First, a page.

Credit Report / Credit Reporting Bureau

You need credit to get just about anything done these days. If you want to buy a car, if you want to get a mortgage on a home or even if you just want to get something as simple as a cell phone you need credit.

A credit report is how these institutions decide whether they are going to grant you credit or not. It’s basically a synopsis of your credit history that tracks your payment records, how much credit you have and (gulp) how well you have repaid your credit in the past.

Credit reports are generated by credit bureaus who monitor all of these things, then pass the information on to banks and businesses.

Don’t think that you are alone by having a credit report in America. Over 205 million people in the united states alone have some for of credit that will show up on these credit reports. When you think about it, that is about two thirds of every American, of any age.

Your credit report is also available to judges and to the government who can access it for legal purposes if you go missing or if you break the law in any way. This information can obtained directly from them and you may not even know that your credit report is being looked at by another party.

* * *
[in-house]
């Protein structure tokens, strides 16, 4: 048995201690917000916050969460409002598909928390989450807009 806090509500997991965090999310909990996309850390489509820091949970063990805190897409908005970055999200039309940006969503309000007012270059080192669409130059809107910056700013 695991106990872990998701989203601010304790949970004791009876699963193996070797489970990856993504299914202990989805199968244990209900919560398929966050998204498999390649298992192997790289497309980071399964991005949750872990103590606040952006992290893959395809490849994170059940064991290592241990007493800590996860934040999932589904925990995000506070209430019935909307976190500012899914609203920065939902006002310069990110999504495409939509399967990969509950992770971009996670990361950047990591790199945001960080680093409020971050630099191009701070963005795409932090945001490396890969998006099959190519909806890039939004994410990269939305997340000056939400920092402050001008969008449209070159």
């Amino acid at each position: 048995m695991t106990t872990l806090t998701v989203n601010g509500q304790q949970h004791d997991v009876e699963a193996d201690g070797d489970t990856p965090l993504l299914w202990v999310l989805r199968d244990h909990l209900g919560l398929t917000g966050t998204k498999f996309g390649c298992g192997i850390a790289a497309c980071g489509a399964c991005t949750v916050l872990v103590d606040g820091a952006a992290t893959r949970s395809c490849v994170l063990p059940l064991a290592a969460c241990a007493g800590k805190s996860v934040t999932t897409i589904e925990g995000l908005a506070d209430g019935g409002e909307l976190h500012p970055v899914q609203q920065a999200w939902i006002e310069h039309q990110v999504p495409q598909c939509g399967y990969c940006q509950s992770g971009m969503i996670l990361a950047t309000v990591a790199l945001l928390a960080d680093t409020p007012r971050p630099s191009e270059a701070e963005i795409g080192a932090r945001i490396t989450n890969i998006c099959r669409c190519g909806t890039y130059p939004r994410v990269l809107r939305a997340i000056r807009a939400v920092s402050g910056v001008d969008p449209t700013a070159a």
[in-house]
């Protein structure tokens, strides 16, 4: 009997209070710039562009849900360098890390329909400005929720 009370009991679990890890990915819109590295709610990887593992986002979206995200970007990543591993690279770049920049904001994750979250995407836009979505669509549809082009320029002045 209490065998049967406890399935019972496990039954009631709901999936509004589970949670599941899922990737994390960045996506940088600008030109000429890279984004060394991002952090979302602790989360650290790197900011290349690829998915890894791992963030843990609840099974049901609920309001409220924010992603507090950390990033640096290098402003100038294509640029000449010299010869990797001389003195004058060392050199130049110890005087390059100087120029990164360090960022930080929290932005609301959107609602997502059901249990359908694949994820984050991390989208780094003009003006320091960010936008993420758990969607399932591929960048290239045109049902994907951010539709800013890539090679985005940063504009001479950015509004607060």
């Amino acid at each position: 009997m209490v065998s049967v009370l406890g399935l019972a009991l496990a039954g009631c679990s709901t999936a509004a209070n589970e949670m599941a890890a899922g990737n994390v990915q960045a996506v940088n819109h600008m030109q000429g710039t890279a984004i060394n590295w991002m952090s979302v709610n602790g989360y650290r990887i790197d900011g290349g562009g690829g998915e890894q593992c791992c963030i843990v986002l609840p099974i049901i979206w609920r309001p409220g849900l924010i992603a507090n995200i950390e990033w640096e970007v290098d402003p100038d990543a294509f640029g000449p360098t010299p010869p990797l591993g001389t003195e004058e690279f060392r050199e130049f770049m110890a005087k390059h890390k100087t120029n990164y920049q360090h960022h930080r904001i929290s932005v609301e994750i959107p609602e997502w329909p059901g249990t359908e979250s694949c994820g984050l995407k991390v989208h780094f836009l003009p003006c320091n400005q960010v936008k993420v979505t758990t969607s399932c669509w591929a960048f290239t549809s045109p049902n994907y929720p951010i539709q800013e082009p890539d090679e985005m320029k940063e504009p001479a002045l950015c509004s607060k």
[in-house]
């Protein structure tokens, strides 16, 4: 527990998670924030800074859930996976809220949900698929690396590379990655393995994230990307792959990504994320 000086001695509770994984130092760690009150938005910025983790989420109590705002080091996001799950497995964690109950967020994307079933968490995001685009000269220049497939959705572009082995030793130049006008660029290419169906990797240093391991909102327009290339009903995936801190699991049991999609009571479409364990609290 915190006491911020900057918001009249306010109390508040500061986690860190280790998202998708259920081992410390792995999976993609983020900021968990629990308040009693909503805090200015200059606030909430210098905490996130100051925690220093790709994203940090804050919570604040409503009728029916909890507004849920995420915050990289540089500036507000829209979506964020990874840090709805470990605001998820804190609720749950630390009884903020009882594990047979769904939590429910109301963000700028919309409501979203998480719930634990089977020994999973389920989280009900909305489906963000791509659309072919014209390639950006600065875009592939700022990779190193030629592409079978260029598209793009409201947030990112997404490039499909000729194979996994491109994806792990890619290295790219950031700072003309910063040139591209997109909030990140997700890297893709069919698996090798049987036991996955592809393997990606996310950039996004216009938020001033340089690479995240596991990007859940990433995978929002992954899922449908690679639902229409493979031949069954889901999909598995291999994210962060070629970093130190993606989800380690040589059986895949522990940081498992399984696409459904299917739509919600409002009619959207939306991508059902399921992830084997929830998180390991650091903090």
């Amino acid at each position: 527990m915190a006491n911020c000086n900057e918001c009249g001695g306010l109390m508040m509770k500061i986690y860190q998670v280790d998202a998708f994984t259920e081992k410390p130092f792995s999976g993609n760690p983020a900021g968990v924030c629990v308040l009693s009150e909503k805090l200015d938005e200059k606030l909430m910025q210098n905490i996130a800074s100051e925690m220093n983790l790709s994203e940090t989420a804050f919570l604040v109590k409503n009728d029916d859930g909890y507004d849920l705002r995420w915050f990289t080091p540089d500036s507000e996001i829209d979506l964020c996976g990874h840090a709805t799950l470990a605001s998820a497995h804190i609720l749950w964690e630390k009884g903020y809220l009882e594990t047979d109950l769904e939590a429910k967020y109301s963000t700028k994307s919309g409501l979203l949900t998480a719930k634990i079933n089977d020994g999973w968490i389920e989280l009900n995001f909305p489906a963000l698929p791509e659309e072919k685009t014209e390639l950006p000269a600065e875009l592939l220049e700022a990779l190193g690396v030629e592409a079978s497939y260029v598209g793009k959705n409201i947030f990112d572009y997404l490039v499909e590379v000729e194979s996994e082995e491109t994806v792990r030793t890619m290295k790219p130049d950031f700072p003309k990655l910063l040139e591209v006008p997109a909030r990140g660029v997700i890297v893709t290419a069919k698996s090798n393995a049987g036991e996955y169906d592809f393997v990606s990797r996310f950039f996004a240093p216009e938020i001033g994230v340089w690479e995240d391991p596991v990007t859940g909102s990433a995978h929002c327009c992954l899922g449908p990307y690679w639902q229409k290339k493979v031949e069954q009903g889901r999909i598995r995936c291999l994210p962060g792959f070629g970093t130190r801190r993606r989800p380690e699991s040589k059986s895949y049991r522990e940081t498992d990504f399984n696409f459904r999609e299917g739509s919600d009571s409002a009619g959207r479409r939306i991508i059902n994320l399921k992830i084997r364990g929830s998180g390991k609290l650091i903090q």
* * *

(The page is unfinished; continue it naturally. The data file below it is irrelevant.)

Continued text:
If you want to apply for credit, in the form of a new mortgage or a credit card, whom ever you are applying to will go to one of the ‘big three’ credit bureaus in the United states (although these bureaus also operate outside of the United States as well.

The big three are:

  • Equifax
  • Experian
  • Trans Union

There are several different types of credit reports. They include:

  • Consumer credit reports
  • Property manager credit reports
  • Business credit reports (often for much larger credit requests. They go into much more detail and they often go back much farther in time.
  • Employer Credit Reports _these often have everything on them, including your divers record and education.)
  • Mortgage Broker Credit Reports (for buying or renting a home)

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